Android, Nexus and Verizon

Android cake image from Tama Leaver on Flickr

I want my cake and to eat it, too
Picture by Tama Leaver on Flickr

Hello. My name is Aaron, and I’m a rabid Android fanboy. I write this post while perched high on one of my favorite soap boxes. This is the back story to the review that I will post later this week of my Google Nexus 6 smartphone that I’ve been using for the last four months on Verizon.

There’s nothing more refreshing than a pure Android experience, free of the bloat that is frequently installed by manufacturers or carriers. I’ve spent many hours of my life installing custom ROMs on my phones and deactivating apps for friends and family in order to make phones easier and cleaner to use.

Modern versions of Android have made removing the junk from phones easier, as most apps can now be deactivated from the app info screen. Installing the Google Now Launcher from the Google Play Store now makes it easy to remove a big chunk of the problem of manufacturer overlays such as TouchWiz and Sense. While these tweaks can make phones usable for most people, it’s just not good enough for me. I want a phone that I don’t have to root to remove all traces of manufacturer and carrier interference between me and my Android experience. I don’t want to have to take the step of deactivating the Amazon App Store or NFL Mobile to get them out of my app tray.

I live in a rural area and am stuck on Verizon. There are so many phones I’d like to try, from manufacturers such as Blu and OnePlus, but because Verizon must pre-approve each device, I’ll never get to try them. I’ve tried other carriers, specifically AT&T and Sprint, but their networks simply don’t cover my farm.

Google knows how good vanilla Android can be, even while they tolerate the manufacturers and carriers adding junk to Android in order to differentiate themselves. To that end, they created the Nexus program, wherein they partner with manufacturers to create Google-branded phones that have the pure Android experience that I – and many others – crave.

Samsung Galaxy Nexus

Samsung Galaxy Nexus

I was a huge fan of the Samsung Galaxy Nexus. It was the first Nexus device on Verizon, and I bought it when my original Motorola Droid finally died. I wasn’t excited about it, as I’d always loved Motorola phones, but it was the best option available at the time. I wasn’t aware how amazing the Nexus program was until my Galaxy Nexus died and I bought a Samsung Galaxy Note 3. I’ve written before how horrible the Note 3 experience was. I longed to be able to use another Nexus phone, but resigned myself to the prevailing wisdom at the time that Verizon would never again allow a Nexus device on its network.

Last fall, I’d heard rumors of the next Google phone. It was to be huge and made by Motorola. It was to be the first phone running the latest version of Android, Lollipop. Knowing I’d never get the opportunity to use the Nexus 6 on Verizon, I reluctantly ordered an LG G3. I was really happy with the G3, as I’ve written earlier. What I didn’t know was that the biggest part of the Nexus 6 announcement was that it would work on all four major US carriers – including Verizon.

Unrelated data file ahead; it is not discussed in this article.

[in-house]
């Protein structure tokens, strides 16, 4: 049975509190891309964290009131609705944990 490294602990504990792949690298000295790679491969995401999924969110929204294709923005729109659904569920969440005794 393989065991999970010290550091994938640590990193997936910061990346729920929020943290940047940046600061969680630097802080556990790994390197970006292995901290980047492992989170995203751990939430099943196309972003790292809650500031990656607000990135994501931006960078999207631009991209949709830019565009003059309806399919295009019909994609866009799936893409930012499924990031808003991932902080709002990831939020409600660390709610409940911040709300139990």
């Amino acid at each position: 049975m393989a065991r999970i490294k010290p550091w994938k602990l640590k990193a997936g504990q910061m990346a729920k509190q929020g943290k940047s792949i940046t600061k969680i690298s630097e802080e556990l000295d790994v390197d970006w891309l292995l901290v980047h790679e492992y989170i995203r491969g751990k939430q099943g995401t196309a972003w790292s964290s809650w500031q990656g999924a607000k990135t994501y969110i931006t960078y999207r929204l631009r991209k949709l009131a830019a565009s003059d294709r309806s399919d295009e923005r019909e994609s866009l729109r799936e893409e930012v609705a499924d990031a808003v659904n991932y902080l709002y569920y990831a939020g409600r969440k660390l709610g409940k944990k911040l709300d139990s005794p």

I was with Alltel when it was acquired by Verizon. Before that, I was with Kansas Cellular when it was acquired by Alltel. I don’t change plans or carriers frequently, and I’m still grandfathered into my unlimited data plan. Because Verizon will force a plan change if I buy a new phone with a subsidy, I’ve been paying outright for every phone since they eliminated their unlimited data options.

Nexus 6

Nexus 6

Because I knew I would pay full price for my Nexus 6, I didn’t have to wait for an official release by Verizon. I knew from forums that the phone should work with any preactivated nano-SIM from Verizon. I set out to be one of the first to get the phone, which was plagued with supply problems. It would go on sale for a few seconds at a time each Wednesday, starting on October 29, on the Google Play store. I tried and tried, but wasn’t ever successful. I finally got lucky ordering directly from Motorola on November 6. When I saw that I was able to add one to my cart, I pulled over to the side of the road and could not enter my credit card number fast enough on the order page.

From reading the forums, I was one of only a few who was successful at making the purchase. My Nexus 6 arrived on November 17. I inserted my SIM and crossed my fingers. It worked perfectly. Check back tomorrow for the review of the Google Nexus 6 on Verizon.

This entry was posted in services, gadgets, Android, Apps, reviews and tagged , , , , , , . Bookmark the permalink.

Aaron Traffas, CAI, ATS, CES | |

Aaron Traffas, CAI, AMM, CES, is an auctioneer from Sharon, Kansas. For the last 22 years he's worked for Purple Wave. Aaron served as president of the Kansas Auctioneers Association in 2017 and on the National Auctioneers Association Education Institute Board of Trustees from 2009 through 2013. He is a past instructor at CAI and co-wrote the original ATS and AMM designation courses from NAA. An active contract bid caller, he has advanced to the finals in multiple state auctioneer contests. During the summer, Aaron operates a farm in south central Kansas. Aaron is an active singer and songwriter and the Aaron Traffas Band's latest music can be found at as well as Spotify, Apple Music and Amazon.